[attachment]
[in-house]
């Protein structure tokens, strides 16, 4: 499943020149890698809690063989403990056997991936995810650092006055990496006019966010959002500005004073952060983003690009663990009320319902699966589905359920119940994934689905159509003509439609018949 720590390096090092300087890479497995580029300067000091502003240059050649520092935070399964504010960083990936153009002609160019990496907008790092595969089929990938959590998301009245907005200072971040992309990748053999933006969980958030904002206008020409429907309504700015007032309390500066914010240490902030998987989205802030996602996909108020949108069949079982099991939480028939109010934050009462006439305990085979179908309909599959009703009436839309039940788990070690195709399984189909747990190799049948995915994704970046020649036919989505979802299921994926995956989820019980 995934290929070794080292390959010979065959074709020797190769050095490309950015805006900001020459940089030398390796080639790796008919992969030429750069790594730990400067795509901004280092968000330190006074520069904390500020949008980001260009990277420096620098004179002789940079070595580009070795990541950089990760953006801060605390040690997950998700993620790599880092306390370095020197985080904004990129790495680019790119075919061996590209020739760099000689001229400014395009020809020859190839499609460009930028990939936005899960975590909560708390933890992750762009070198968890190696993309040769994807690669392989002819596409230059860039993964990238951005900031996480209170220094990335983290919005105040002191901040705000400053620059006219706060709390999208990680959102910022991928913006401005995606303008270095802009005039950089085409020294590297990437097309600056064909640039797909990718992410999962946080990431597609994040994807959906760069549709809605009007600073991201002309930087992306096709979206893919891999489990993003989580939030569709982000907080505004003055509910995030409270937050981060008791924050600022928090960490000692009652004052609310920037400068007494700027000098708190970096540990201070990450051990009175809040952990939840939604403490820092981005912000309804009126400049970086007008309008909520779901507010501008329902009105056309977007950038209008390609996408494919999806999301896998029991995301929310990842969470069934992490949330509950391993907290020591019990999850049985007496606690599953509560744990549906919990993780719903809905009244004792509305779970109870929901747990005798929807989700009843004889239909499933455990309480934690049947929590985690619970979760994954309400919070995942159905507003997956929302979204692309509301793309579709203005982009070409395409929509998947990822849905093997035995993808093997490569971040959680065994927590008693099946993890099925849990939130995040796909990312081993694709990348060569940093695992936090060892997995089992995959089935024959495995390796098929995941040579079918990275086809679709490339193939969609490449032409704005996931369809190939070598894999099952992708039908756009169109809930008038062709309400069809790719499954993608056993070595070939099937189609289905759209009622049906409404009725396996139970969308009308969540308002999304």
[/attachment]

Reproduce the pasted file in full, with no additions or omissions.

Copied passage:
[in-house]
């Protein structure tokens, strides 16, 4: 499943020149890698809690063989403990056997991936995810650092006055990496006019966010959002500005004073952060983003690009663990009320319902699966589905359920119940994934689905159509003509439609018949 720590390096090092300087890479497995580029300067000091502003240059050649520092935070399964504010960083990936153009002609160019990496907008790092595969089929990938959590998301009245907005200072971040992309990748053999933006969980958030904002206008020409429907309504700015007032309390500066914010240490902030998987989205802030996602996909108020949108069949079982099991939480028939109010934050009462006439305990085979179908309909599959009703009436839309039940788990070690195709399984189909747990190799049948995915994704970046020649036919989505979802299921994926995956989820019980 995934290929070794080292390959010979065959074709020797190769050095490309950015805006900001020459940089030398390796080639790796008919992969030429750069790594730990400067795509901004280092968000330190006074520069904390500020949008980001260009990277420096620098004179002789940079070595580009070795990541950089990760953006801060605390040690997950998700993620790599880092306390370095020197985080904004990129790495680019790119075919061996590209020739760099000689001229400014395009020809020859190839499609460009930028990939936005899960975590909560708390933890992750762009070198968890190696993309040769994807690669392989002819596409230059860039993964990238951005900031996480209170220094990335983290919005105040002191901040705000400053620059006219706060709390999208990680959102910022991928913006401005995606303008270095802009005039950089085409020294590297990437097309600056064909640039797909990718992410999962946080990431597609994040994807959906760069549709809605009007600073991201002309930087992306096709979206893919891999489990993003989580939030569709982000907080505004003055509910995030409270937050981060008791924050600022928090960490000692009652004052609310920037400068007494700027000098708190970096540990201070990450051990009175809040952990939840939604403490820092981005912000309804009126400049970086007008309008909520779901507010501008329902009105056309977007950038209008390609996408494919999806999301896998029991995301929310990842969470069934992490949330509950391993907290020591019990999850049985007496606690599953509560744990549906919990993780719903809905009244004792509305779970109870929901747990005798929807989700009843004889239909499933455990309480934690049947929590985690619970979760994954309400919070995942159905507003997956929302979204692309509301793309579709203005982009070409395409929509998947990822849905093997035995993808093997490569971040959680065994927590008693099946993890099925849990939130995040796909990312081993694709990348060569940093695992936090060892997995089992995959089935024959495995390796098929995941040579079918990275086809679709490339193939969609490449032409704005996931369809190939070598894999099952992708039908756009169109809930008038062709309400069809790719499954993608056993070595070939099937189609289905759209009622049906409404009725396996139970969308009308969540308002999304």